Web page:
Washington Nationals lose to Florida Marlins, 6-5

By Adam Kilgore
Washington Post Staff Writer
Sunday, September 12, 2010; 10:22 PM

On Sunday afternoon, playing beneath a gunmetal gray sky, with a performance their manager refused to let pass without reprimand, the Washington Nationals skidded to one of the lower moments of their season. They made errors and fell behind. They scraped back against the Florida Marlins, an opponent fast becoming a nemesis. And then, like they usually do, they found a way to lose - the final 13 men who stepped to the plate failed to reach base.

The day after they mathematically guaranteed another losing season, the Nationals absorbed another defeat and a series sweep at the hands of the Marlins, a 6-5 loss at Nationals Park before an announced crowd of 16,788. They completed their penultimate homestand with a five-game losing streak, a span of baseball Manager Jim Riggleman decided he needed to address.

After the game, before the Nationals could dress and pack for their flight to Atlanta, Riggleman spoke with the team and instructed all his coaches to do the same. His voice, he figured, the players had heard enough. Riggleman wanted them to know he was not alone in dissatisfaction.

"Sometimes, when the same person keeps giving the message, it starts to fall on deaf ears," Riggleman said. "It kind of confirms what I thought I was watching there for a couple innings. When every coach gets to speak up and confirm it, it's not coming from the same person.

"I just thought our energy level, our body language early in the game was not up to the standards it's going to take for us to be a ball club that goes to the next level. I just didn't feel like that we were getting after it early. . . . If anybody in the room thought that was acceptable, then they need to be made aware that we certainly don't think it's acceptable."

With 19 games remaining and six games against National League East leaders Atlanta and Philadelphia looming, the Nationals reached, in terms of their record, a new low point. They have 23 more losses than wins for the first time this season and can no longer claim a winning record at home - they're now 35-36 at Nationals Park.

Having won 60 games, the Nationals have already surpassed their victory total from last year. But, for the bulk of their season, they have played at a similar pace. On May 15, the Nationals reached 20-15, their best record of the year. They have gone 40-68 since, the second-worst in the league over that span. Over a full season, that winning percentage would lead to 60 wins - or virtually the same record they finished with in their dismal 2008 and 2009 seasons.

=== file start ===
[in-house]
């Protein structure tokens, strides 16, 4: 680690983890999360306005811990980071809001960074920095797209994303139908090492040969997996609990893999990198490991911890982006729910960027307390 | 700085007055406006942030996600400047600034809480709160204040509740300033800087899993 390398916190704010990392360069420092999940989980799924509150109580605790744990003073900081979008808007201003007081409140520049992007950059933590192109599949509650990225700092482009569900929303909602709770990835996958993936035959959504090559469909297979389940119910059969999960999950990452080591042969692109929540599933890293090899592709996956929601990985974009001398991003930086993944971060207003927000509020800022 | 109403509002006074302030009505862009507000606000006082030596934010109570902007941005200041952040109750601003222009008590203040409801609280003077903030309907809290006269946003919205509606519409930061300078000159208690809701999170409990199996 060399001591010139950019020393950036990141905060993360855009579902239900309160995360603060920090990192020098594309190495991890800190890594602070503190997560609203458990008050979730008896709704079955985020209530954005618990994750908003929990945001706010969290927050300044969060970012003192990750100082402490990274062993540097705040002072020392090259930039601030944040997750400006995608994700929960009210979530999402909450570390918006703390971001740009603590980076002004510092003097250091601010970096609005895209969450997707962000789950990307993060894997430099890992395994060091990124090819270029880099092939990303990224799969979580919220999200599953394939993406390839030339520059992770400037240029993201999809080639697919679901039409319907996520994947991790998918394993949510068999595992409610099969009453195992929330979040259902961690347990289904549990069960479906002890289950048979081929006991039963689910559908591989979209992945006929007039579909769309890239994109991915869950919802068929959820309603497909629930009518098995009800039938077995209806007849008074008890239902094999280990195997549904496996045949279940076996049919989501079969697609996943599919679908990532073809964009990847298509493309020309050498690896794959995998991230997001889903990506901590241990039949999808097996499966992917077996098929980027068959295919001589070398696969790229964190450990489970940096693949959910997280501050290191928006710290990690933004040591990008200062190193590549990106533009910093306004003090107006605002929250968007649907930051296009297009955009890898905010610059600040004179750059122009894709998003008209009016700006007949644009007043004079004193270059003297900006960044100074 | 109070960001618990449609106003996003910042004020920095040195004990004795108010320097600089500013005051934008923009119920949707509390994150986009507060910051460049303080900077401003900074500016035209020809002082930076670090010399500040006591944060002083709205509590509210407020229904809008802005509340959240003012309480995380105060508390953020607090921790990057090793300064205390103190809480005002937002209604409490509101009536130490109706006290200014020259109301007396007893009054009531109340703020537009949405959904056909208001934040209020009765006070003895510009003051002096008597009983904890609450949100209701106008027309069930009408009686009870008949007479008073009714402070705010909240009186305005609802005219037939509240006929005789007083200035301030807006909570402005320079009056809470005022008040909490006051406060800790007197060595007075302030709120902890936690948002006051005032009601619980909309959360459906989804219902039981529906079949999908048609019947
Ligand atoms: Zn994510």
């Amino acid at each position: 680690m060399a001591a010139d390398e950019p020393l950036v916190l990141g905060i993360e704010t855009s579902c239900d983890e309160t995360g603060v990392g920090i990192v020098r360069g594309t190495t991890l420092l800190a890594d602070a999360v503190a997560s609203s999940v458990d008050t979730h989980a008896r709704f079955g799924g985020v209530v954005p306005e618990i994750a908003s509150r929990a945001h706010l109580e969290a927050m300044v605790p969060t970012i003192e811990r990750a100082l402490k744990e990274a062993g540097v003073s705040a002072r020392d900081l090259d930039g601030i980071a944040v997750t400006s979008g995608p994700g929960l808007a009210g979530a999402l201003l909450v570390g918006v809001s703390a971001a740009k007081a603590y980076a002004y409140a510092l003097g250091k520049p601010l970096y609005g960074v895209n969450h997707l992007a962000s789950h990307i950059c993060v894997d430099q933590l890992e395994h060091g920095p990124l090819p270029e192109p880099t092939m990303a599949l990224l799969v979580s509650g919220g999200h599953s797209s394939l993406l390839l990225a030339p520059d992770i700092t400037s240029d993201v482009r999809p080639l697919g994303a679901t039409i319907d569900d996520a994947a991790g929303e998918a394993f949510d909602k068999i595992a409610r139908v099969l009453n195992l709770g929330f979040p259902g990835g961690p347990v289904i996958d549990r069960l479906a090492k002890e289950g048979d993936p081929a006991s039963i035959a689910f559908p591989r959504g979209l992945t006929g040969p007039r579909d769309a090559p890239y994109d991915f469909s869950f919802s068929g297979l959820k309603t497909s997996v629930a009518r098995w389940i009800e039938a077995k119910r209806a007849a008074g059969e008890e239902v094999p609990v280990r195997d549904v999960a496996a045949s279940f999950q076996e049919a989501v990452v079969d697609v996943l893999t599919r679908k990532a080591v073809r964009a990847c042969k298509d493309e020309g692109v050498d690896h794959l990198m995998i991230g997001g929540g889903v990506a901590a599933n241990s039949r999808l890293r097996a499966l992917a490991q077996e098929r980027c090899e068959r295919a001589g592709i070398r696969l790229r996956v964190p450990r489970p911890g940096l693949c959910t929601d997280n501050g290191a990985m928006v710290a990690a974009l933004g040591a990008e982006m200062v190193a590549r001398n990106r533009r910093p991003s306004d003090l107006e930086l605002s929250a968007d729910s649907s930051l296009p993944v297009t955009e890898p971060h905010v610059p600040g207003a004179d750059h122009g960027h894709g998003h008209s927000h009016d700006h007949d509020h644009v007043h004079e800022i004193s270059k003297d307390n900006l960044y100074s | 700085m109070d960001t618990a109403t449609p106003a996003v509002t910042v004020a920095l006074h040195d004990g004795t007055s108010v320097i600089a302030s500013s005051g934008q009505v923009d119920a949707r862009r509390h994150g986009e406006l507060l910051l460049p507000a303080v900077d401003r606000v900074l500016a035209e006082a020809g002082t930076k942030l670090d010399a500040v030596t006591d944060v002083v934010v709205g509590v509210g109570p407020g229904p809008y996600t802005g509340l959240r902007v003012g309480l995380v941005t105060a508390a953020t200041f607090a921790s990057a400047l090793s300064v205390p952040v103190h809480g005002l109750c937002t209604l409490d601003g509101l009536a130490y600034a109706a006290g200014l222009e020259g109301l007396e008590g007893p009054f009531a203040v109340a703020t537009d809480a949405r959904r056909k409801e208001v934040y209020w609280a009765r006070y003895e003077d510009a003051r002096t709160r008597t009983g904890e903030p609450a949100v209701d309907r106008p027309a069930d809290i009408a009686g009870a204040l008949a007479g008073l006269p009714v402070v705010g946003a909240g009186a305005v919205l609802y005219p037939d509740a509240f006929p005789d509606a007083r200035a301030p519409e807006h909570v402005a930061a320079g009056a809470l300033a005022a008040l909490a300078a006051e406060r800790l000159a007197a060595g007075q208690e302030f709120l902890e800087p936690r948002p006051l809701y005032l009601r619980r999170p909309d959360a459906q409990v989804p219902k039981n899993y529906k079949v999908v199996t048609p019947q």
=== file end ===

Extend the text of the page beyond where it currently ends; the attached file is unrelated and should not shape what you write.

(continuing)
Sunday, then, was time to talk it over in a meeting. "I wouldn't say there wasn't a need for one," Ryan Zimmerman said. "We played a [expletive] game."

Eventually, the Nationals displayed the willingness, if not the ability, to comeback. They trailed 3-0 and then 5-2, but they knocked out Chris Volstad - the pitcher who touched off last week's brawl by hitting Nyjer Morgan with a pitch - with Roger Bernadina's RBI single in the fifth. (Dutifully, the crowd booed.) But they mustered not even a base runner after Morgan grounded out to end the fifth with the bases loaded.

Riggleman believes the endless losing is rooted in something fundamental. His feeling bubbled to the surface Sunday afternoon, after Jordan Zimmermann labored - he threw 80 pitches in his three innings - and the Nationals committed two errors. It was the kind of play that has become commonplace, the kind of play Riggleman wants to ensure is never acceptable.

"Until we get everybody on the same page, that it takes a great effort every day to get out of where we are, it's not going to happen," Riggleman said. "It can't happen. You cannot go to the level that teams such the Padres, Giants, Yankees, Tampa Bay - those teams who are going to be right there at the end - you cannot be in the same class with them until you have everybody on board pulling the same way, putting personal statistics behind them and milestones behind them and all that nonsense. Until every body is pulling the same direction, getting after it every day, it's not going to show up in the win column.

"If you're an elite team in baseball, you can have a day where the energy level is not where it is and it goes under the radar. But it don't go under the radar when you have lost 100 a couple years in a row. We're going to figure out who the keepers are and figure out who is going to be a part of this club in the future that's going to help us get out of these doldrums."

Riggleman typically speaks with his players after every game, but Sunday was different. He asked every coach to give his opinion on the recent play, for the whole team to hear.

"We just got swept by the Marlins, coming off a bad series before that," shortstop Ian Desmond said. "You can imagine the way the tone was. We've got to play better. That's it."

Said second baseman Adam Kennedy: "It's just nice to hear other people's views. We hear Jim's a lot. Those other guys don't say a whole lot. It's nice to hear what they have to say. We respect them a lot and value their opinion.

"They can say all they want. It's up to us to go out there and play good baseball."

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